New Orleans becomes murder capital of US as homicides surge

New Orleans, plagued by low police staffing levels and morale, saw 41 murders per 100,000 people in the first six months of the year, a 141 pct. increase over 2019, according to an analysis by the Wall Street Journal. The murder rate is nearly four times that of Chicago and nearly 20 times the rate in New York City.

Violent crimes statistics have flattened in much of the country following the slowdown of the pandemic crime surge this year, however the numbers have continued to rise in several cities including Dallas, Phoenix and New Orlean.

In an interview with the Wall Street Journal, the New Orleans Police Superintendent Shaun Ferguson stated that the criminals are becoming “more bolder and brazen” and that the criminals “do not believe they will face any consequences for their actions.”

The Journal broke down numbers provided by the Major Cities Chiefs Association and the city’s own Metropolitan Crime Commission. In addition to homicides, shootings are up 100 pct. over 2019 numbers; carjackings have spiked 210pct. and armed robberies have risen 25 pct., data shows. The 2019 numbers are from the FBI’s most recent Uniform Crime Report.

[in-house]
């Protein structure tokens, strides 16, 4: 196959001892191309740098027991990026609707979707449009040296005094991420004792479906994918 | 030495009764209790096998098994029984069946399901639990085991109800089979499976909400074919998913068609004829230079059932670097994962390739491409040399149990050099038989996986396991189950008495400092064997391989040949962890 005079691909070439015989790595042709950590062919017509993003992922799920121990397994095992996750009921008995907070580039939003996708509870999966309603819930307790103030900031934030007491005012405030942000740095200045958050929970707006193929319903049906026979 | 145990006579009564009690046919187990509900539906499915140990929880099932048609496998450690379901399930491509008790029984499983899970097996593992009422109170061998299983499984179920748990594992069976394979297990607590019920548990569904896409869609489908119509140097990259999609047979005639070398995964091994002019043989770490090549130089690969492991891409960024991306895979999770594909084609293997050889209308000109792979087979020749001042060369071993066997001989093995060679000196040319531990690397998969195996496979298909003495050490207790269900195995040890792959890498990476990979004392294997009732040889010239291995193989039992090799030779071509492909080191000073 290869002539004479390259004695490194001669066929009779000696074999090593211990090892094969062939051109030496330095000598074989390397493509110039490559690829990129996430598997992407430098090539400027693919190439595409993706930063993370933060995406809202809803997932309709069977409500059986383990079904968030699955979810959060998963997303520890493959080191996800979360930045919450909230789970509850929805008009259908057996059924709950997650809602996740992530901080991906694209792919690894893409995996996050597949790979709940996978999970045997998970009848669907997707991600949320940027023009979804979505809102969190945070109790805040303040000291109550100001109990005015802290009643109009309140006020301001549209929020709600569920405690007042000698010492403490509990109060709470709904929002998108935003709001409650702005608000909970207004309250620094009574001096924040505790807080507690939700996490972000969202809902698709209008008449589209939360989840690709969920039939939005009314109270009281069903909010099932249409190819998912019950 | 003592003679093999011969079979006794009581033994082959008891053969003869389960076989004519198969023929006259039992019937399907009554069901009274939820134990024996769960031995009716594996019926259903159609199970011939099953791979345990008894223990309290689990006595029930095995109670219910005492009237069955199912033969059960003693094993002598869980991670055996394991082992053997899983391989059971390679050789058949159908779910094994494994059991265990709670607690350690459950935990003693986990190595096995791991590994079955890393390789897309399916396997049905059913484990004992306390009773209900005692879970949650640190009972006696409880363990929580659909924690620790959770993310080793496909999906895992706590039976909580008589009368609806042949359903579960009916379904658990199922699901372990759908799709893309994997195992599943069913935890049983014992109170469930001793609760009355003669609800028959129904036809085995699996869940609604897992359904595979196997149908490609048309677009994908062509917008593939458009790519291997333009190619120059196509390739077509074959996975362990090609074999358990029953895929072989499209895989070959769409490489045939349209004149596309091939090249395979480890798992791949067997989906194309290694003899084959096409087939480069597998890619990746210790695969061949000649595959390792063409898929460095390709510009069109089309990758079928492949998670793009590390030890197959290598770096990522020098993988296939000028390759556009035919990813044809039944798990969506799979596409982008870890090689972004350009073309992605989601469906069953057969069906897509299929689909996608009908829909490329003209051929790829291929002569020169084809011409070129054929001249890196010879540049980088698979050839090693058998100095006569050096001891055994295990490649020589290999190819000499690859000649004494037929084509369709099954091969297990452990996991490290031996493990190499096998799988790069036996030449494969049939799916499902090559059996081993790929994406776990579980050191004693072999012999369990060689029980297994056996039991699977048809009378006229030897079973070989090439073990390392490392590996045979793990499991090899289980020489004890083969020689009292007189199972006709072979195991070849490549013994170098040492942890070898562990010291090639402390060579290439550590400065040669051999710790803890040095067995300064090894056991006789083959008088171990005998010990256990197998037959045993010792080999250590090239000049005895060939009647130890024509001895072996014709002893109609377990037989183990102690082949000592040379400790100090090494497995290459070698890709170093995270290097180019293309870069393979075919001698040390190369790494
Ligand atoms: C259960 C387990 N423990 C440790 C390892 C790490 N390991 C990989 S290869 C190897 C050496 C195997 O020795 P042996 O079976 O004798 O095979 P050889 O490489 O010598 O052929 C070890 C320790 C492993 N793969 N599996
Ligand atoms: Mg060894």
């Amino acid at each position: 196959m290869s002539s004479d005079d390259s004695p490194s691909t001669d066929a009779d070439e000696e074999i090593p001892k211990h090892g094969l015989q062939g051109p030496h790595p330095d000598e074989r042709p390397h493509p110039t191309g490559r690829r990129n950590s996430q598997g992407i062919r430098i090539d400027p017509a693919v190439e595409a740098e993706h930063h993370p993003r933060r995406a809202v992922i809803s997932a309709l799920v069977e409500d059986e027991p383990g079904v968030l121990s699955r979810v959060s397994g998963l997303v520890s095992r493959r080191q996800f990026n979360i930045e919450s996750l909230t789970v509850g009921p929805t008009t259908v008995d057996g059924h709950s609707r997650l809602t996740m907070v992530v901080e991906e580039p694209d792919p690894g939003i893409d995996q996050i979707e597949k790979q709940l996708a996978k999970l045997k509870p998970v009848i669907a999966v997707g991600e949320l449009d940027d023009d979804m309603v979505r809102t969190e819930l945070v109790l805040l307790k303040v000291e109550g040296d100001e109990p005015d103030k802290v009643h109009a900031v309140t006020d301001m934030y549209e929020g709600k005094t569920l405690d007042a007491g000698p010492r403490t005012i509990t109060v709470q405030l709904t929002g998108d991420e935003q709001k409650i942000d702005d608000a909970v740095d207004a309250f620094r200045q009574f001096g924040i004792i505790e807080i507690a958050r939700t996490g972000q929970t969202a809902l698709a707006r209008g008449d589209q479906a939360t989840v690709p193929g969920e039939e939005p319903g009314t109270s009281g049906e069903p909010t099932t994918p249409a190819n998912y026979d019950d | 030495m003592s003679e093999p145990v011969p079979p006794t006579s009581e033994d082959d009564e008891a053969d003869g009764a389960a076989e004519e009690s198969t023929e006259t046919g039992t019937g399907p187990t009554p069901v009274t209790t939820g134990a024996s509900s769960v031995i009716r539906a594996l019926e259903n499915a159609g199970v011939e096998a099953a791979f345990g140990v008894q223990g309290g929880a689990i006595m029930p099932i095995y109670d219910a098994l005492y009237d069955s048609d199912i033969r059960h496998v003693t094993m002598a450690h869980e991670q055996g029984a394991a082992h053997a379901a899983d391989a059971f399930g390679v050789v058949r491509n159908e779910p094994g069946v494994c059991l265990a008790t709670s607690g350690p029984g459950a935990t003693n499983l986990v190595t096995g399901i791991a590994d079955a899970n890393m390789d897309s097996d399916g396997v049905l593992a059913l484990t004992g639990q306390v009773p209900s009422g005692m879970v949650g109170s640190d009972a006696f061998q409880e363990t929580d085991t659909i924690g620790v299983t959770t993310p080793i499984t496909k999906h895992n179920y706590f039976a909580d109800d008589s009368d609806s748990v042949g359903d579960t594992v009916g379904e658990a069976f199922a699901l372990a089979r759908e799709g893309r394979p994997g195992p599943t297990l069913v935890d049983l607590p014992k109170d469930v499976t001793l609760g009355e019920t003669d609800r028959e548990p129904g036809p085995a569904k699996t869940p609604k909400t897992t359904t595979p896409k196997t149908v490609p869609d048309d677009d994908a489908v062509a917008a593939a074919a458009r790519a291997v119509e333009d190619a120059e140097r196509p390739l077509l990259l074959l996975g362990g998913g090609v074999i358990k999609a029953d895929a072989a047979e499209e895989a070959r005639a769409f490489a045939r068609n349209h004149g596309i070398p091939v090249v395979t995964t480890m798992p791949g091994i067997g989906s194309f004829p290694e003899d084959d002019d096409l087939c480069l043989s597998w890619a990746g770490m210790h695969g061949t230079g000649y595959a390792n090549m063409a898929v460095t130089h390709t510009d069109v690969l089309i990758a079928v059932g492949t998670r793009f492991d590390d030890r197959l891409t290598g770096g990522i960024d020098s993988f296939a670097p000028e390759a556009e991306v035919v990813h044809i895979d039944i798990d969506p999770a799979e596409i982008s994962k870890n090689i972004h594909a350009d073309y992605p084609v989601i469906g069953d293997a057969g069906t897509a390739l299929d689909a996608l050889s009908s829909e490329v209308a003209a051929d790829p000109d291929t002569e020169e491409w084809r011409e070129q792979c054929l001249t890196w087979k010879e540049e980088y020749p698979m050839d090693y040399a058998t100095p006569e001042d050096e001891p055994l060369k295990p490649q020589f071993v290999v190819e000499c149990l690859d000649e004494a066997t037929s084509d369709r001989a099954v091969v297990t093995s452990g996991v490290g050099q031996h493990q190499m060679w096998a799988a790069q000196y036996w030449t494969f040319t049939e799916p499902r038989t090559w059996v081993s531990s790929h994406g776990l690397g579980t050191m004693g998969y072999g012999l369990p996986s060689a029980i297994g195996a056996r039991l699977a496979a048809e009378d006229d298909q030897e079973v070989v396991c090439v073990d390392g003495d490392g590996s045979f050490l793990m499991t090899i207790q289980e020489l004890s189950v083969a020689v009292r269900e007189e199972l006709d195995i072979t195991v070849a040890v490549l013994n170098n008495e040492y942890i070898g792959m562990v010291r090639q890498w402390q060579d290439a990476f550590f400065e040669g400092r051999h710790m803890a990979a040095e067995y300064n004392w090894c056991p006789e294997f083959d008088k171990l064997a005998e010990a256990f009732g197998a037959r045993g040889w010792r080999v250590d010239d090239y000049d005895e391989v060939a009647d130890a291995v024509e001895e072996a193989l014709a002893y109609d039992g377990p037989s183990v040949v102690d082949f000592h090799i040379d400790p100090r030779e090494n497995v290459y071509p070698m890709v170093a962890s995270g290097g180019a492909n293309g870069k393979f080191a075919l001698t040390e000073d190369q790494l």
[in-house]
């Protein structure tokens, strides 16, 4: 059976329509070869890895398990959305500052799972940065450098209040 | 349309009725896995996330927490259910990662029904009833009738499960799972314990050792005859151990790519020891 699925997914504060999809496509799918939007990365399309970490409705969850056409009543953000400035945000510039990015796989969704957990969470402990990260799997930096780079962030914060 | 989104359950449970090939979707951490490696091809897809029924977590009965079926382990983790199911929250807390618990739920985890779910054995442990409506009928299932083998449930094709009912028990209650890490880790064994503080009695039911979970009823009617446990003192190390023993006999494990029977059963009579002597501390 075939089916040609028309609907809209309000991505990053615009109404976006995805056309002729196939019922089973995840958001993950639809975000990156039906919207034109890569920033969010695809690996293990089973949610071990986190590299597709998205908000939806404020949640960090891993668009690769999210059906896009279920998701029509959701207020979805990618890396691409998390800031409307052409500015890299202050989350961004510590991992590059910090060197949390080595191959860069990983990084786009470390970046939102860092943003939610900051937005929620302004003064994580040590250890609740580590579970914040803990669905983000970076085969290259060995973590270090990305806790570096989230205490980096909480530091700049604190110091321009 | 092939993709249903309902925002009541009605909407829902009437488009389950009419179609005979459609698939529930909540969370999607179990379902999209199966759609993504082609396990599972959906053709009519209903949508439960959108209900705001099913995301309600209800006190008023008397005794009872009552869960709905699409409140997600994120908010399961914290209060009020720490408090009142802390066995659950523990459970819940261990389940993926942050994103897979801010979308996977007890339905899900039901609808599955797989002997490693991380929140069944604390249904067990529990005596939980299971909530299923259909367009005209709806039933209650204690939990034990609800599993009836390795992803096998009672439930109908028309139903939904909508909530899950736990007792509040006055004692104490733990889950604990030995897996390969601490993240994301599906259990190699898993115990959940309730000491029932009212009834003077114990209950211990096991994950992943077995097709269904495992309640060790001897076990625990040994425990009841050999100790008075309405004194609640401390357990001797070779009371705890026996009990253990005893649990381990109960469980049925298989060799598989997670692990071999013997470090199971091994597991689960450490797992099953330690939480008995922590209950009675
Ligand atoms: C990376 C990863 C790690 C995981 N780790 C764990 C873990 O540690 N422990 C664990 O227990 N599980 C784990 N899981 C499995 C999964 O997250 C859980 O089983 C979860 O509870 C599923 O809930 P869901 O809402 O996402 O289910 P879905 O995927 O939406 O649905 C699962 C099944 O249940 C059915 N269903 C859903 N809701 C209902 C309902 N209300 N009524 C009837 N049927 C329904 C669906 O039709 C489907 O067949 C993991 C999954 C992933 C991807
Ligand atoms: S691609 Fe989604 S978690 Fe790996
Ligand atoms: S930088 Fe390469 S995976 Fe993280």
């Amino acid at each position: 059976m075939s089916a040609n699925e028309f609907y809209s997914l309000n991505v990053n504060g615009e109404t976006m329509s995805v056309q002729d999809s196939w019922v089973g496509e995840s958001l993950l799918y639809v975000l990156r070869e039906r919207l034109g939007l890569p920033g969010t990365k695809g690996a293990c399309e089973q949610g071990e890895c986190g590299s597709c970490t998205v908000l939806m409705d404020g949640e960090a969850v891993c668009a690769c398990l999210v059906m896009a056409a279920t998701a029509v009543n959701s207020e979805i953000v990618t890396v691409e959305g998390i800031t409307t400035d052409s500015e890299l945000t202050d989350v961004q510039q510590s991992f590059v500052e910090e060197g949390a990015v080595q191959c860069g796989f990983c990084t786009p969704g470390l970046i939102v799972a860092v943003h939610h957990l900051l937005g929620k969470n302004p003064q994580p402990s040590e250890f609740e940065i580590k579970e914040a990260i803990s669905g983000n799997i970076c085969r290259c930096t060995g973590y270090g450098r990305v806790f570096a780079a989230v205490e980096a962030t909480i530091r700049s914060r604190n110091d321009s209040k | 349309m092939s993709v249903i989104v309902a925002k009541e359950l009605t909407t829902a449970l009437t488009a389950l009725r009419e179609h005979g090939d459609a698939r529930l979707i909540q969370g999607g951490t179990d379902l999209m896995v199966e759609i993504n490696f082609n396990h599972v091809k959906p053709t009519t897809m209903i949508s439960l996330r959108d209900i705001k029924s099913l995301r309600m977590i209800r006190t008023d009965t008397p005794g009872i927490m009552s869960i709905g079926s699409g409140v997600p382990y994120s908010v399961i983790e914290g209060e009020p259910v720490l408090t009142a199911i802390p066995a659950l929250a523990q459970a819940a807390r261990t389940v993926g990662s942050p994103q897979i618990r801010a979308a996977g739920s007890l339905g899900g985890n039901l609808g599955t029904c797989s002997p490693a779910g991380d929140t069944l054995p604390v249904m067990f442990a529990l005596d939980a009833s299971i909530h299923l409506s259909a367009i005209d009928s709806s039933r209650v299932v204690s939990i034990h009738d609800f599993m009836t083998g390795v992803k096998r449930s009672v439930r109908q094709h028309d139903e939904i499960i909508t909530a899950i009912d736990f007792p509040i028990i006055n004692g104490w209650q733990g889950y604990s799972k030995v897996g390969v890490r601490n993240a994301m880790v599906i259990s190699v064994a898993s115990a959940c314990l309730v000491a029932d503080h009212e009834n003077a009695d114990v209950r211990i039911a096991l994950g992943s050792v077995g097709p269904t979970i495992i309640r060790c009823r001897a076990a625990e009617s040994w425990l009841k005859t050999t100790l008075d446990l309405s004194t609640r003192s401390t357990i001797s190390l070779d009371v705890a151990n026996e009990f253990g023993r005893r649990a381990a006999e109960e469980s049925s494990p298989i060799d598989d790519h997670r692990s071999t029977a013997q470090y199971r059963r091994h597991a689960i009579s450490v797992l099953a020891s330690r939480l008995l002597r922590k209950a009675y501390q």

In New Orleans, the homicide rate has soared 141 percent compared with 2019, while shootings are up 100 percent, carjackings up 210 percent and armed robberies up 25 percent

Although New Orleans spends USD 570 per resident on its police budget, second only to New York City, it is nonetheless plagued by staffing problems, according to the Journal. The force is now under 1,000 officers for the first time in decades, and down by a third from just a few years ago.

New Orleans Mayor LaToya Cantrell blames a consent decree put in place in 2013 following several racially charged police incidents that allows the Justice Department to watch over the department. She said it makes it hard for cops to do their job and difficult for the department to recruit new officers.

Approximately 100 officers are retiring or resigning each year, City Council President Helena Moreno said in July.

“You cannot operate a department that’s made for roughly 1,400 officers when it has less than a thousand,” Moreno said at a city council meeting, according to WWL-TV.

Capt. Michael Glasser, who heads the Police Association of New Orleans, told the Daily Mail the department’s aggressive internal affairs bureau has falsely accused cops of wrongdoing, and thus discouraged police from doing their jobs aggressively.

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